The guideline is distributed widely and is available in digital form on the Dutch Guideline Database. The guideline may also be brought to the attention of a wider audience in other periodicals or continuing education sessions, for example. To promote use of the guideline, we recommend that the regional tumour working groups and group practices, as well as scientific and professional organisations, repeatedly bring the guideline to the attention of their members. Any problems that may arise in using the guidelines can then be discussed and, when appropriate, submitted to the national guideline development group, as it is a "living" guideline. If desirable, parts of the guideline can be made more explicit by formulating regional additions or translation to the local situation in departmental and/or hospital protocols.

In principle, indicators are determined during development of the guideline that can be used to monitor implementation of the recommendations. Via a documentation project, these indicators can then be used to determine the extent of compliance with the guideline. The information from the documentation project becomes input for the revision of the guideline.

Methods and proces

This module has been evidence-based revised in 2008 and consensus based updated in 2012.

 

A revision of an existing guideline consists of revised and updated text. Revised text is new text based on an evidence-based review of the medical literature; updated text is the old guideline text which has been edited by the experts without performing a review of medical literature. Each section of the guideline states what type of revision has taken place. Each chapter of the guideline is structured according to a set format, given below. The purpose of this is to make the guideline transparent, so that each user can see on what literature and considerations the recommendations are based on.

 

Description of the literature

To the greatest extent possible, the answers to the fundamental questions (and therefore the recommendations in this guideline) were based on published scientific research. The articles selected were evaluated by an expert in methodology for their research quality, and graded in proportion to evidence using the following classification system:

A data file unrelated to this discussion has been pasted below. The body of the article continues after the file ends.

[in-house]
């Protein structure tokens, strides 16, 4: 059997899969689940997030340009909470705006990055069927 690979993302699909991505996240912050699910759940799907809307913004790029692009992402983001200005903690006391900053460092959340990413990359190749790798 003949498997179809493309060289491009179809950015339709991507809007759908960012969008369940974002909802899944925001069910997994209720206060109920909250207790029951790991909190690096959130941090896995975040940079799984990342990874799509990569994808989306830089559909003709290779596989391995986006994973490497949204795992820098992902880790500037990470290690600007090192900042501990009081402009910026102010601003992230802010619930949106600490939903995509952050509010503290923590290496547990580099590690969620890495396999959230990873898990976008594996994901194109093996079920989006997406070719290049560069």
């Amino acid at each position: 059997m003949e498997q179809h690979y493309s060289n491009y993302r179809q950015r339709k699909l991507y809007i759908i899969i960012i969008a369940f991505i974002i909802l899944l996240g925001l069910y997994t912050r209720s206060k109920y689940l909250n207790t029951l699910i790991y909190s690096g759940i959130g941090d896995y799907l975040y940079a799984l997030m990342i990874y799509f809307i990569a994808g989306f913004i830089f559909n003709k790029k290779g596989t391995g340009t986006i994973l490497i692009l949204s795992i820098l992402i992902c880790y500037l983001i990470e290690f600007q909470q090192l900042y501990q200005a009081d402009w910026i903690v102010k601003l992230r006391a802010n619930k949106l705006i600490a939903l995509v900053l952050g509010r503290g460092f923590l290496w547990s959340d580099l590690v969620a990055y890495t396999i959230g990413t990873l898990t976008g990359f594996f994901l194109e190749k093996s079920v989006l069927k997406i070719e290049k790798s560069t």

Classification of research results based on level of evidence

A1

Research   on the effects of diagnostics on clinical outcomes in a prospectively   monitored, well-defined patient group, with a predefined policy based on the   test outcomes to be investigated, or decision analysis research into the   effects of diagnostics on clinical outcomes based on results of a study of   A2-level and sufficient consideration is given to the interdependency of   diagnostic tests.

A2

Research   relative to a reference test, where criteria for the test to be investigated   and for a reference test are predefined, with a good description of the test   and the clinical population to be investigated; this must involve a large   enough series of consecutive patients; predefined upper limits must be used,   and the results of the test and the "gold standard" must be   assessed independently. Interdependence is normally a feature of situations   involving multiple diagnostic tests, and their analysis must be adjusted   accordingly, for example using logistic regression.

B

Comparison   with a reference test, description of the test and population researched, but   without the other features mentioned in level A.

C

Non-comparative   trials

D

Opinions   of experts, such as guideline development group members

 

Conclusions

Based on the medical literature, one or more relevant conclusions are made for each section. The most important literature is listed according to the level of evidential strength, allowing conclusions to be drawn based on the level of
evidence. All the medical literature included in the conclusion is described in the bibliography.

 

Classification of conclusions based on literature analysis

1

Based   on 1 systematic review (A1) or at least 2 independent A2 reviews.

2

Based   on at least 2 independent B reviews

3

Based   on 1 level A2 of B research, or any level C research

4

Opinions   of experts, such as guideline development group members

 

Other considerations

Based on the conclusion(s), recommendations are made. However, there are other considerations that contribute to formulation of the recommendation besides literature evidence, such as safety, the patients' preferences, professional expertise, cost-effectiveness, organisational aspects and social consequences. The other considerations are mentioned separately. In this manner, it is clear how the guideline development group arrived at a particular recommendation.

 

Recommendations

The final wording of the recommendation is the result of the scientific conclusion, taking into account the other considerations. The purpose of following this procedure and drawing up the guidelines  in this format is to increase transparency.

 

References

An alphabetical list of literature references can be found at the end of the guideline.

 

All draft texts have been discussed by the guideline development group.

Search strategy

Searches are available upon request. Please contact the Richtlijnendatabase.